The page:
Cal Fire suspending burn permits next week in Alpine, El Dorado counties

Submitted to the Tribune

SOUTH LAKE TAHOE, Calif. — After a wet winter and above average snowpack, warming temperatures and winds are quickly drying out the abundant annual grass crop. 

The increasing fire danger posed by the high volume of dead grass and hotter, drier conditions in the region has prompted Cal Fire to suspend all burn permits for outdoor residential burning within the state responsibility areas of Alpine, Amador, El Dorado, Sacramento, and San Joaquin counties. 

This suspension takes effect at midnight on Monday, June 26, and bans all residential outdoor burning of landscape debris such as branches and leaves.

“Although debris burning is useful to reduce flammable vegetation, the conditions in the Amador-El Dorado Unit have reached the point where debris burning poses an unacceptable risk of starting a wildfire and it is no longer safe for the public to perform these types of burns,” said AEU Chief Mike Blankenheim.

While outdoor burning of landscape debris by homeowners is no longer allowed, Cal Fire is asking residents to take that extra time to ensure that they are prepared for wildfires by maintaining a minimum of 100 feet of defensible space around every home and buildings on their property and being prepared to evacuate if the time comes.

Here are some tips to help prepare homes and property:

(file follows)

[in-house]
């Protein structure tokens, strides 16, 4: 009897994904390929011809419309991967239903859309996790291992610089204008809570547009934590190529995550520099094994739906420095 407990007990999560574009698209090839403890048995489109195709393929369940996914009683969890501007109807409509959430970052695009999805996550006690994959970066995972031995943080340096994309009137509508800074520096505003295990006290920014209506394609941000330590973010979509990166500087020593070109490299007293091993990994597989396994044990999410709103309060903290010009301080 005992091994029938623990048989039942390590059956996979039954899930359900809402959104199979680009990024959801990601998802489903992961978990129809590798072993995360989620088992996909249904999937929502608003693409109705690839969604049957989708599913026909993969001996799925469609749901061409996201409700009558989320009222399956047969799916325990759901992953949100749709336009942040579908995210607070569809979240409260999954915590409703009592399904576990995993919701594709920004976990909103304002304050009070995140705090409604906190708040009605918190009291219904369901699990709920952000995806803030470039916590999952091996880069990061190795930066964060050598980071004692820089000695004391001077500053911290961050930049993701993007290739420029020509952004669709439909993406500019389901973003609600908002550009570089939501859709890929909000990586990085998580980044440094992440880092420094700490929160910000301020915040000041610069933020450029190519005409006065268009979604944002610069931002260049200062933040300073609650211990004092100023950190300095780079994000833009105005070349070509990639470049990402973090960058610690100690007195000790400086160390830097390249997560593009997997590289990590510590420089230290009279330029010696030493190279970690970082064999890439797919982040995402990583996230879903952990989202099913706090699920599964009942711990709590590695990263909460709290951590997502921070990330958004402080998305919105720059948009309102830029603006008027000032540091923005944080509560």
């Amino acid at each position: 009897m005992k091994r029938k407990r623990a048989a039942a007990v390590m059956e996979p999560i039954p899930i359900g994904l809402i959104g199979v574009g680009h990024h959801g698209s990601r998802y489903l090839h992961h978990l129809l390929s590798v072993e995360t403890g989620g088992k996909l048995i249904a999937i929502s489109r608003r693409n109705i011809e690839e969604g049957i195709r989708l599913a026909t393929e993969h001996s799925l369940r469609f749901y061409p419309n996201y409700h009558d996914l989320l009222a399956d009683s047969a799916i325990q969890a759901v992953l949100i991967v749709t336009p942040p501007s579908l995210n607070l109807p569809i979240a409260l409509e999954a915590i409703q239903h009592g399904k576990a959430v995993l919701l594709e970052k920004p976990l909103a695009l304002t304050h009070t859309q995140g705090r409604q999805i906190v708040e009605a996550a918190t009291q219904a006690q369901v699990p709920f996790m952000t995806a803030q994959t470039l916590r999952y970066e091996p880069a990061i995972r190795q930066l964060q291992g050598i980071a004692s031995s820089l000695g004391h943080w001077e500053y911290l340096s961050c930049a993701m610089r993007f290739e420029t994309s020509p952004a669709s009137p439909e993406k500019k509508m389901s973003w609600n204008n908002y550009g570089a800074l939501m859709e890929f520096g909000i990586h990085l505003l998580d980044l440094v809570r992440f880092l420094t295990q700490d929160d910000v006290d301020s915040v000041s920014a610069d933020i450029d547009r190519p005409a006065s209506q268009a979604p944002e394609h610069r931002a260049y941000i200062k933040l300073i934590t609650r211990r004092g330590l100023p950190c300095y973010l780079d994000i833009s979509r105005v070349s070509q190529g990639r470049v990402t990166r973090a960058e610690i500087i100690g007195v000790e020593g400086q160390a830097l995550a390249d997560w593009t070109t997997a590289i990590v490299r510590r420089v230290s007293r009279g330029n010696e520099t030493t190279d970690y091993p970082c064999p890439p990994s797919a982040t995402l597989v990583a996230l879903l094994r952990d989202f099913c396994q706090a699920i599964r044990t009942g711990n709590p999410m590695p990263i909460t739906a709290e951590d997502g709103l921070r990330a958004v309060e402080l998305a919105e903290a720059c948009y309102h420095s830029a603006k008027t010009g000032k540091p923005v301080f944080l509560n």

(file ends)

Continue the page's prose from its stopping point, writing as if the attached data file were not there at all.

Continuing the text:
• Clear all dead and or dying vegetation 100 feet from around all structures.
• Landscape with fire resistant plants and non-flammable ground cover.
• Find alternative ways to dispose of landscape debris like chipping or hauling it to a biomass energy or green waste facility.

The department may issue restricted temporary burning permits if there is an essential reason due to public health and safety. Agriculture, land management, fire training, and other industrial- type burning may proceed if a Cal Fire official inspects the burn site and issues a special permit.

The suspension of burn permits for residential landscape debris does not apply to campfires within organized campgrounds or on private property. Campfires may be permitted if it is maintained in such a manner as to prevent its spread to the wildland. A campfire permit can be obtained at local fire stations or at

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